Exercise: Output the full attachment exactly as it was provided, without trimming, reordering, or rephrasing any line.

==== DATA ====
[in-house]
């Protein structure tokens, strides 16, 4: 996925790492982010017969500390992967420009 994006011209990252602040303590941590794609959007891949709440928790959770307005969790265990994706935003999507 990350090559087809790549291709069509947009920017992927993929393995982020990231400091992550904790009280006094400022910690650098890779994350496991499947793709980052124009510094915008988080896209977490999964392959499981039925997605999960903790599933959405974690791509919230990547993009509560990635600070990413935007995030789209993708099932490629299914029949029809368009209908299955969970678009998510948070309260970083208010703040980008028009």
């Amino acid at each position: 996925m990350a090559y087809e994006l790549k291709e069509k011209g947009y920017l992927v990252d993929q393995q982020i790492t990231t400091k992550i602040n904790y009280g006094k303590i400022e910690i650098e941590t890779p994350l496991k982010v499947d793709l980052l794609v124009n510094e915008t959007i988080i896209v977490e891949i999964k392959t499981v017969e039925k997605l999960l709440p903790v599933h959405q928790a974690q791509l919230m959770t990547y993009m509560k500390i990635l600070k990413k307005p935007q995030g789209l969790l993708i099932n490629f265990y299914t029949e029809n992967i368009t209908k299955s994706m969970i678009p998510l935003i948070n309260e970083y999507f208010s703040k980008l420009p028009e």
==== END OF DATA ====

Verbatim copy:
[in-house]
């Protein structure tokens, strides 16, 4: 996925790492982010017969500390992967420009 994006011209990252602040303590941590794609959007891949709440928790959770307005969790265990994706935003999507 990350090559087809790549291709069509947009920017992927993929393995982020990231400091992550904790009280006094400022910690650098890779994350496991499947793709980052124009510094915008988080896209977490999964392959499981039925997605999960903790599933959405974690791509919230990547993009509560990635600070990413935007995030789209993708099932490629299914029949029809368009209908299955969970678009998510948070309260970083208010703040980008028009």
């Amino acid at each position: 996925m990350a090559y087809e994006l790549k291709e069509k011209g947009y920017l992927v990252d993929q393995q982020i790492t990231t400091k992550i602040n904790y009280g006094k303590i400022e910690i650098e941590t890779p994350l496991k982010v499947d793709l980052l794609v124009n510094e915008t959007i988080i896209v977490e891949i999964k392959t499981v017969e039925k997605l999960l709440p903790v599933h959405q928790a974690q791509l919230m959770t990547y993009m509560k500390i990635l600070k990413k307005p935007q995030g789209l969790l993708i099932n490629f265990y299914t029949e029809n992967i368009t209908k299955s994706m969970i678009p998510l935003i948070n309260e970083y999507f208010s703040k980008l420009p028009e």